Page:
Needham Town Meeting member Dr. Peter Smulowitz is young- 33- and has only two years in elected office under his belt. Smulowitz, however, has the advantage of having been in this race the longest- he declared his candidacy against than-incumbent Scott Brown last November- and the organizational and fundraising advantages that go along with it. Smulowitz has almost double the CoH than Ross does, and almost seven times as much as Harkins, and he also already has a campaign organization in place, with a top-notch staff, open campaign office and in-place volunteer network. Smulowitz also benefits from not being associated with the taint of Beacon Hill (We Massholes are very, very annoyed at our state legislature right now), and of being the pro-choice progressive in a primary race where liberal voters will almost certainly dominate.

I’m supporting Dr. Smulowitz because I believe he will not only be a better progressive legislator in office, but I also believe he would be our party’s strongest nominee against the formidable Rep. Ross. While Ross could paint Harkins as the out-of-touch insider from Beacon Hill, since she has been there 21 years to his 6, Smulowitz, who is not currently serving in the legislature, could do the same to Ross. I believe it’s also vital not to underestimate the power of an already-assembled organization in the short time frame of a special election.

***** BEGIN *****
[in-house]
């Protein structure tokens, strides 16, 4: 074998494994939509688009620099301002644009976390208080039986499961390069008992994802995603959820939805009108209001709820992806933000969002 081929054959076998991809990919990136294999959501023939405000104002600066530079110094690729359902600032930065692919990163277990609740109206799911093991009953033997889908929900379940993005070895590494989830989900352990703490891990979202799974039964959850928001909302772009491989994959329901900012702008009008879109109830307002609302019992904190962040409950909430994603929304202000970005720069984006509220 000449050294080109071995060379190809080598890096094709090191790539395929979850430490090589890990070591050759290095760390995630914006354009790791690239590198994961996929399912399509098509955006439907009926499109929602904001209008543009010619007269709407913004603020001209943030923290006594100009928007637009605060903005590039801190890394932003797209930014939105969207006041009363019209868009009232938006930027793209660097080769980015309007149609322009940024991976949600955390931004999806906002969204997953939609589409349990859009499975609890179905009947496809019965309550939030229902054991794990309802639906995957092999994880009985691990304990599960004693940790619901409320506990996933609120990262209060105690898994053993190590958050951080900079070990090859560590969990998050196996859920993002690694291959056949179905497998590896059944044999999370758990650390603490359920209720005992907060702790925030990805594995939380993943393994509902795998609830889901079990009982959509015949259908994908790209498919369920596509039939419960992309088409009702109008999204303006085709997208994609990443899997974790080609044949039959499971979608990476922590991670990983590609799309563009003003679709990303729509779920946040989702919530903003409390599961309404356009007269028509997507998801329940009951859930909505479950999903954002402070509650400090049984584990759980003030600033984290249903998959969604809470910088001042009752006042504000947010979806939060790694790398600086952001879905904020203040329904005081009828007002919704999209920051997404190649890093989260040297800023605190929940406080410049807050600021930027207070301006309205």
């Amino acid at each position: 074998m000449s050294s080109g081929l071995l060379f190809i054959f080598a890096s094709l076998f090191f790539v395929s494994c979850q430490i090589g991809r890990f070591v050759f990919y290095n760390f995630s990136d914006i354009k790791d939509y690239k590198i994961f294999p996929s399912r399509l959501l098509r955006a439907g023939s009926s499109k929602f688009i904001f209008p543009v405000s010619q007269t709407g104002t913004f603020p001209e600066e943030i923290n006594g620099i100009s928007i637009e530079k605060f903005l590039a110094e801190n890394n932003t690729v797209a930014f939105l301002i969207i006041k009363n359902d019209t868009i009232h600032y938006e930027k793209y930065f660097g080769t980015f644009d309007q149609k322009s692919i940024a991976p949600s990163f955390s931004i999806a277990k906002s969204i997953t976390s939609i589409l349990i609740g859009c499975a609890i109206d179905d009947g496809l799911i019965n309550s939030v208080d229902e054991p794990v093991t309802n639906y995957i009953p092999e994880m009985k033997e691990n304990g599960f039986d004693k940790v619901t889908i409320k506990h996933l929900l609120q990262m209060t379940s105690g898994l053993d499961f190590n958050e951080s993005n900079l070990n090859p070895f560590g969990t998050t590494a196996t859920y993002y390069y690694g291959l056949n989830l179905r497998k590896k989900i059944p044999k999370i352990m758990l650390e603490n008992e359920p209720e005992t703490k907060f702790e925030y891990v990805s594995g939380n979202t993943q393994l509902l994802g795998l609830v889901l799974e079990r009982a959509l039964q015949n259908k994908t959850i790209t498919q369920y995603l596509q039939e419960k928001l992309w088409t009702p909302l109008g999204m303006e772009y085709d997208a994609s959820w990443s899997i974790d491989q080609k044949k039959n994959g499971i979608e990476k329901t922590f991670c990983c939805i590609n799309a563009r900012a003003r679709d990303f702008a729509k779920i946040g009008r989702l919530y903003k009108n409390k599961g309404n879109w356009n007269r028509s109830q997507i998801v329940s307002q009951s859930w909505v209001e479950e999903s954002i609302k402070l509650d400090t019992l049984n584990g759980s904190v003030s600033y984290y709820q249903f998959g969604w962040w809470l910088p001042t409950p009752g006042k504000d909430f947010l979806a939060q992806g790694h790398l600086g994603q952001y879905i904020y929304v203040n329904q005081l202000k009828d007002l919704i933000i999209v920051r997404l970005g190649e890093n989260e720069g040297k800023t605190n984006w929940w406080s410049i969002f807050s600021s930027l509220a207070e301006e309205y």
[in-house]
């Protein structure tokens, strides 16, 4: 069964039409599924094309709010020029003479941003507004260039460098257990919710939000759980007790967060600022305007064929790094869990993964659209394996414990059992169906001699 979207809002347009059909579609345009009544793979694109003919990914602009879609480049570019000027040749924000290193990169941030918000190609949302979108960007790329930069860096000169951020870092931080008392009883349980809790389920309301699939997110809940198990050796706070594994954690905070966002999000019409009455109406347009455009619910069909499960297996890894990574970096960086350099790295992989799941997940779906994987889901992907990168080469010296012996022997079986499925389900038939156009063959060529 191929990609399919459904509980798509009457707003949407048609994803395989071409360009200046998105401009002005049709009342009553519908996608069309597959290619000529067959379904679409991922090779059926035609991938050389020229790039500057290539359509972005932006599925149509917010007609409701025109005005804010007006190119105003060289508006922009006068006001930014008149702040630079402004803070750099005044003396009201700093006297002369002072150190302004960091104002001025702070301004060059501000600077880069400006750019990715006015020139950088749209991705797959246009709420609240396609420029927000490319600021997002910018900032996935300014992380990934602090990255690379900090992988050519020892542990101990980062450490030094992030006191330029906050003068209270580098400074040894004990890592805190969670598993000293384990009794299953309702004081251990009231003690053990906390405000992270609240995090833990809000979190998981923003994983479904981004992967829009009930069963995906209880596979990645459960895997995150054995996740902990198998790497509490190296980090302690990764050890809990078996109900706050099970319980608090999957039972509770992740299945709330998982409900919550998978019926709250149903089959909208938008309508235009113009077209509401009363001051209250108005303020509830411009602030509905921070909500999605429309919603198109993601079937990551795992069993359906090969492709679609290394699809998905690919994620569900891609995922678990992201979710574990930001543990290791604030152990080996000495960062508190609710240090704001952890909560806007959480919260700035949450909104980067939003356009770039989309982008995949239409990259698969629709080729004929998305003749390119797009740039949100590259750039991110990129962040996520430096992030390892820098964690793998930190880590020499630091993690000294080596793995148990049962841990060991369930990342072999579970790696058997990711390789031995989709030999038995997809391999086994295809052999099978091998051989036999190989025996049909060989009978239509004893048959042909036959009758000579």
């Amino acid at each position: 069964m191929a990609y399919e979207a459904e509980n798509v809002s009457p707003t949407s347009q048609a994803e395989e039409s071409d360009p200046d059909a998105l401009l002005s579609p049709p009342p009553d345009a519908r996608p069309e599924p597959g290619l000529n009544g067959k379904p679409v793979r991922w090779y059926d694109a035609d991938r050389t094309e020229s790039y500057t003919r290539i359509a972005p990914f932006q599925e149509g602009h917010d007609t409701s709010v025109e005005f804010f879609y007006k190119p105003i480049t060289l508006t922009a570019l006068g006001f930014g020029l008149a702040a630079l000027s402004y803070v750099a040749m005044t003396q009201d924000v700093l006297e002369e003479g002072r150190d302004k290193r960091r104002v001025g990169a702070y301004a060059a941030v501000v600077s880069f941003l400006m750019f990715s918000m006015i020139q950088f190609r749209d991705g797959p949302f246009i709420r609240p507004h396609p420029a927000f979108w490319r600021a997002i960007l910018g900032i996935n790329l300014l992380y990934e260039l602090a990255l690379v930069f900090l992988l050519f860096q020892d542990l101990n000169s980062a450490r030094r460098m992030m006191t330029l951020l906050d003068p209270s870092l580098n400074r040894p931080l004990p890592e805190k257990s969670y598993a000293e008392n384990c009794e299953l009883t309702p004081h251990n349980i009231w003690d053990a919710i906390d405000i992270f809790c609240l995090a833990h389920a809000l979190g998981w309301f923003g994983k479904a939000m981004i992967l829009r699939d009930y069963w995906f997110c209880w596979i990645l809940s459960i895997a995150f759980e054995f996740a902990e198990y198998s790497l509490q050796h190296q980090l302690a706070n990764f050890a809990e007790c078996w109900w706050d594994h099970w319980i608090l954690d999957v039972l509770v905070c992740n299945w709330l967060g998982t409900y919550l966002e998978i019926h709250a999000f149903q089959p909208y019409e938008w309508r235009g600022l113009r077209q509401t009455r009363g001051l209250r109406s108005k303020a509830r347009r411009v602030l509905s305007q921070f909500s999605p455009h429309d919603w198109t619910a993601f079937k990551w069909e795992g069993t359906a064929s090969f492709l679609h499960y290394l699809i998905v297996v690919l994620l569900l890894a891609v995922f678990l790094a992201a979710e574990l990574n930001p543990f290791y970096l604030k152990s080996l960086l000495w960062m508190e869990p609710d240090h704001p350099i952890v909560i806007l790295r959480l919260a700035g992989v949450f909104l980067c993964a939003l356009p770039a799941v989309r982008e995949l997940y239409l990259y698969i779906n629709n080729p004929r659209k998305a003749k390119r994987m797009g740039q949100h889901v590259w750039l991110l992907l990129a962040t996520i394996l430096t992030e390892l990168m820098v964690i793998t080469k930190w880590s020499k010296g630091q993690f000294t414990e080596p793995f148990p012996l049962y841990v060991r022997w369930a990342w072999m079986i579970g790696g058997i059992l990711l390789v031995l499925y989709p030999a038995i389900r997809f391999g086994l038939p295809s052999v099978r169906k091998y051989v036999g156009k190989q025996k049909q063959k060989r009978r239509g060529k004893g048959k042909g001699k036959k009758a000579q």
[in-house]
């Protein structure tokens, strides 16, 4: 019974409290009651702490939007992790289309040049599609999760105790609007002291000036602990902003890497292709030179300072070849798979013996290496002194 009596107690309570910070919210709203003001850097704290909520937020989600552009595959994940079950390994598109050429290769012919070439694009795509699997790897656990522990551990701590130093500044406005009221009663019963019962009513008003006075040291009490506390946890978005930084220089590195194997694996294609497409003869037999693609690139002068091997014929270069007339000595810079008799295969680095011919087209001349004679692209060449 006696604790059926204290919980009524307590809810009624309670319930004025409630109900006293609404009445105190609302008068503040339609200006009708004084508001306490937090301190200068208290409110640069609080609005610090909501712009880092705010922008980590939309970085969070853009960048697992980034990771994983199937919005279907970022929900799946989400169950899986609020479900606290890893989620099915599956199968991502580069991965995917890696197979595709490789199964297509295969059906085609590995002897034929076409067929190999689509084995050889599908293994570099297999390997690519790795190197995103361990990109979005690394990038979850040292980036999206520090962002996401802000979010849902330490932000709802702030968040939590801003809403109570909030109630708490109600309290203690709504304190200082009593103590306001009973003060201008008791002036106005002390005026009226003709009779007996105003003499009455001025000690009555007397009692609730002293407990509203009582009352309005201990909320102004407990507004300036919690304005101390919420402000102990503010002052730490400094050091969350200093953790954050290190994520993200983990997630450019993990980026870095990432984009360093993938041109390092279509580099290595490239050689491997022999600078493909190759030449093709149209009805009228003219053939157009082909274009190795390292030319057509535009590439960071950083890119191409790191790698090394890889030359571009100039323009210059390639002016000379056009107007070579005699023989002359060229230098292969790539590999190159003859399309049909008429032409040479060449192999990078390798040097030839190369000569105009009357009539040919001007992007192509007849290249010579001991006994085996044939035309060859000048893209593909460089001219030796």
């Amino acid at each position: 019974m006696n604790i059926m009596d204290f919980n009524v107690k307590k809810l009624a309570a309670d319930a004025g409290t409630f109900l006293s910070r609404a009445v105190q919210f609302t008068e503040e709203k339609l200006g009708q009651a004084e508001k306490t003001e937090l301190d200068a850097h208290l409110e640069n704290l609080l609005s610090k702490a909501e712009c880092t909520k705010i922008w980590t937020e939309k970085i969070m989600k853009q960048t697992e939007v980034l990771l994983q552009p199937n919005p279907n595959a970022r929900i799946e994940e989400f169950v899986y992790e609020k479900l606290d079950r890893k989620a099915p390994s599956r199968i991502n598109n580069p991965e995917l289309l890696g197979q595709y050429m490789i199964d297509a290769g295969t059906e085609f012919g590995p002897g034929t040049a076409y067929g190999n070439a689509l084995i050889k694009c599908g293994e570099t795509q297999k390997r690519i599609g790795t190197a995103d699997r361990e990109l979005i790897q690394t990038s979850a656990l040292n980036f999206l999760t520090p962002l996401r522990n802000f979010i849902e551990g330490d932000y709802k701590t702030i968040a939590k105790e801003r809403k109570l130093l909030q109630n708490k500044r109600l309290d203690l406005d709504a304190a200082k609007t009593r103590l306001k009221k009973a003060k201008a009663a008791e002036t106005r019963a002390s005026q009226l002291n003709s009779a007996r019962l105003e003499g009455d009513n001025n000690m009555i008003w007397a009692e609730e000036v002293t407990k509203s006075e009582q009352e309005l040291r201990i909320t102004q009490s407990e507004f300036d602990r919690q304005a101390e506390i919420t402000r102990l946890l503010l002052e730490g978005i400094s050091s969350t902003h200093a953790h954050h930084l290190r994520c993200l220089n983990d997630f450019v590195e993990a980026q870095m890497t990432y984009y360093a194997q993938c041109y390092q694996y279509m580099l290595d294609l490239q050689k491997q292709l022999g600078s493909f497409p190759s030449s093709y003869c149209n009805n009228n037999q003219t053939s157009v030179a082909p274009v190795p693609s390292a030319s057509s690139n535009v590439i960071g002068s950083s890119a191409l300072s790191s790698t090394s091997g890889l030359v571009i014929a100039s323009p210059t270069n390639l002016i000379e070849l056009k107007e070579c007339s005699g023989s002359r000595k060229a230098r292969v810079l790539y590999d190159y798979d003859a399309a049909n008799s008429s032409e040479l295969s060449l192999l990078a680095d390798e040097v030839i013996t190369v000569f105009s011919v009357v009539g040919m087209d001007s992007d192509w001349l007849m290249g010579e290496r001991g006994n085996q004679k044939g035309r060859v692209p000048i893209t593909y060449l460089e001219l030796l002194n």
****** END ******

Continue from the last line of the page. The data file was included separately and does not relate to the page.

Candidate websites can be found here:

Ross (R) :

Smulowitz (D) :

Harkins (D) : No campaign website up yet, legislative website here…

As I mentioned earlier in this post, this will be a vital race for Democrats to win, not because we need another seat in the MA State Senate (although that’s always nice…) but because a win here can change the narrative about Democratic doom and Republican ascendency in our state. Check out the candidates, and if you’re in the area, come help out!


Massachusetts Senate President Therese Murray announced today that she is scheduling the special election for Scott Brown’s former State Senate seat for April 13th (primary) and May 11th (general). That means that it’s just a little more than two months before we find out who our nominees are!